In finding its overall 8% savings, some ministries like Agriculture had their budgets chopped by 20% (sorry, farmers, but surely you will still vote Tory). The folks at Tourism, Culture and Sport got a little haircut overall. In looking for where to “save”, the fastest, easiest way to cut spending is to reduce transfer payments to agencies such as the 50% cut to SOLS.
Needless to say, the Minister of Finance talks about all the new spending (dental care for low-income seniors, mass transit, etc.) but doesn’t provide lists of which programs or agencies are being cut. When it comes to libraries, the so-called base funding from the province for individual libraries will remain intact. In fact, those amounts have been frozen for almost 20 years and have not increased with inflation.
Minister of Tourism, Culture and Sport Michael Tibollo issued a statement on April 18 on library funding, trying to emphasize the point that it is some arms-length agency (SOLS), not your local library, that has been cut.
I did wonder how Tibollo’s ministry spends $1.5 billion, so I looked at the expenditure estimates. It turns out that almost a third of that big number – $484 million in 2018 – are cultural media tax credits (think video games and movies filmed in Ontario with American actors). I guess it would not have been a good soundbite to say something like “We’re cutting support for libraries so we can fund more video games.”
Leveraging tax dollars
Frankly, if Minister Tibollo isn’t sure what it is that SOLS does, it’s probably not entirely his fault. I’ve studied SOLS website and read its financial reports, but there is so much jargon it’s hard to be sure. In addition to the delivery service that is being ended, among other things SOLS negotiates and coordinates bulk discount purchases of online library products such as e-books and databases.
Organizations that represent special interests make pre-budget submissions to governments. I looked at the joint submission of the Ontario Library Association (OLA) and Federation of Ontario Libraries. While it is a fine document in terms of its advocacy for libraries and listing of how libraries serve the people (broadband access etc.), it seems tone-deaf in terms of educating a government that is trying to reduce overall spending in order to battle the deficit monster.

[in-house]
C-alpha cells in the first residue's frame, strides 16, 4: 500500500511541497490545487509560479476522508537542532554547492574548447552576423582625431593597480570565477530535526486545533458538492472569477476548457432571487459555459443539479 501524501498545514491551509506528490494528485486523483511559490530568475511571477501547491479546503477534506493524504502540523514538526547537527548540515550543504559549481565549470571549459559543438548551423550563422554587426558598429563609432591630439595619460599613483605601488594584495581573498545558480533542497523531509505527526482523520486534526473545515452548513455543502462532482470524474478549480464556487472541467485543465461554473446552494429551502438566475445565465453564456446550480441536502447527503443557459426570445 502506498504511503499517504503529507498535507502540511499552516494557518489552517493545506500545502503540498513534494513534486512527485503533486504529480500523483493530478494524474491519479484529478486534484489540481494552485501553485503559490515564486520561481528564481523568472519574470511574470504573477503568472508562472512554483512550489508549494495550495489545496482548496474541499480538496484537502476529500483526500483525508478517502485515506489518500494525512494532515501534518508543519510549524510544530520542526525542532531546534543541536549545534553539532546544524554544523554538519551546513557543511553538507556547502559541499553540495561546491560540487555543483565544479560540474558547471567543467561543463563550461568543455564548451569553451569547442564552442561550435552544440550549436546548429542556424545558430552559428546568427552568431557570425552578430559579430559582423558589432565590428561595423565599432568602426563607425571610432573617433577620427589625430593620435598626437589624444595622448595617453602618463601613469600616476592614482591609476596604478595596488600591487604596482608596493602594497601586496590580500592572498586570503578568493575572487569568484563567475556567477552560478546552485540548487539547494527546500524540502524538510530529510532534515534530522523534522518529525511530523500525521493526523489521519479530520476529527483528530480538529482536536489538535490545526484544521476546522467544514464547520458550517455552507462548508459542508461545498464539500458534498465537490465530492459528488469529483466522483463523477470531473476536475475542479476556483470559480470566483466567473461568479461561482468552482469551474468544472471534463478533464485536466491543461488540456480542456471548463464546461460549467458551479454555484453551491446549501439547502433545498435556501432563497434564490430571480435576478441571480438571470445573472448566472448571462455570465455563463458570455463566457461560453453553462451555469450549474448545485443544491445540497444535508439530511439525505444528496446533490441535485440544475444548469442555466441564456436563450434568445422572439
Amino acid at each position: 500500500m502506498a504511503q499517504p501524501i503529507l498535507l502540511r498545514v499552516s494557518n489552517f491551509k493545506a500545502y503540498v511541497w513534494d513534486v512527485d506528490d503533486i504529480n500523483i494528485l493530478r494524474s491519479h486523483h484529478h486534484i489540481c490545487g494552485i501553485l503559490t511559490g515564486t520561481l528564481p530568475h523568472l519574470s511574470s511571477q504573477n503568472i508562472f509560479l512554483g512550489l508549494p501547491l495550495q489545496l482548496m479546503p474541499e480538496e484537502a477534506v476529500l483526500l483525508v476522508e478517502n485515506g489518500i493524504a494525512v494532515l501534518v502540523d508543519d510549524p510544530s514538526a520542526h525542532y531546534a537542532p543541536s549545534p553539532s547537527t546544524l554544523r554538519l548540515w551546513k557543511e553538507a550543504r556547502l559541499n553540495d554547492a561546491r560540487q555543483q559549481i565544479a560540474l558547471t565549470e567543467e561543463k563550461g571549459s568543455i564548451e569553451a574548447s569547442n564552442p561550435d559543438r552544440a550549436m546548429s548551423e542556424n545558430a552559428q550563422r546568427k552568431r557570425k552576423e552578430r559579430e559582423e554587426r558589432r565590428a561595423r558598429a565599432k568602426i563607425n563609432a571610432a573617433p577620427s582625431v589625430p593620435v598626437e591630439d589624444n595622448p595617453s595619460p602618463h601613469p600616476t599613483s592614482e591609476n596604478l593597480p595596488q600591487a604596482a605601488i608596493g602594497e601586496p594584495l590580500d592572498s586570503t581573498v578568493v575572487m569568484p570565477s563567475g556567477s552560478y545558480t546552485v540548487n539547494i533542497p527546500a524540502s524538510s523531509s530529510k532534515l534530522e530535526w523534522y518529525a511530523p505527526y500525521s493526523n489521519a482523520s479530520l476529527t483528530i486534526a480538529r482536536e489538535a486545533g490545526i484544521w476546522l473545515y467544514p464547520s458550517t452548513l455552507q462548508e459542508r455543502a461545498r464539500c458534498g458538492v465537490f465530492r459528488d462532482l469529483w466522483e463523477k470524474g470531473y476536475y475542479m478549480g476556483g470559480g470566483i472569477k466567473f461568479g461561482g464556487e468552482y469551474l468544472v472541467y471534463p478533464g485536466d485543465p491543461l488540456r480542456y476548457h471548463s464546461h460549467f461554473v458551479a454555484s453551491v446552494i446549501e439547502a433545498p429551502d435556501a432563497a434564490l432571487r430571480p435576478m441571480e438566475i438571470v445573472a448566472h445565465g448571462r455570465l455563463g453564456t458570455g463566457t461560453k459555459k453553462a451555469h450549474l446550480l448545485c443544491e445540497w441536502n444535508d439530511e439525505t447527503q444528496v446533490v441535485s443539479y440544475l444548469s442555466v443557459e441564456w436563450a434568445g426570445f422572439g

I do understand that provincial funding to libraries has been frozen for 20 years. But that just suggests that the library association’s story was not well told or well received by previous governments, either.
The OLA submission does reference the economic impact studies that have been commissioned by several local libraries to quantify the value in dollar terms of their funding. Every dollar invested in public libraries generates $5.67 in direct economic benefits in Milton, for instance. Libraries in Stratford, London, Pickering, Vaughan and other municipalities have done these studies, modelled on the methodology developed for the Toronto Public Library in 2013 by the Martin Prosperity Institute, a research centre at the Rotman School of Business at the University of Toronto.
You can imagine that local politicians, faced with their own challenges to control spending to keep taxpayers happy, have at times been tempted to cut library funding. These local economic impact studies help to illustrate that there is a return on investment.
Given that it’s no secret that the Ford government is on a “stop the waste” mission, probably a better pre-budget submission would have emphasized how local libraries have found ways to improve efficiencies, especially with examples of technological improvements.
Frankly, it would have been credible to claim that the $4.6 million in funding to SOLS and OLS-North helps leverage the effectiveness of the $653 million spent by local governments.
The local versus provincal balance
We live at a time when governments are wrestling with how to control spending. In areas such as health care and education, there is a move toward centralization of administration – consolidation to provide more efficiency is the Ford government mantra.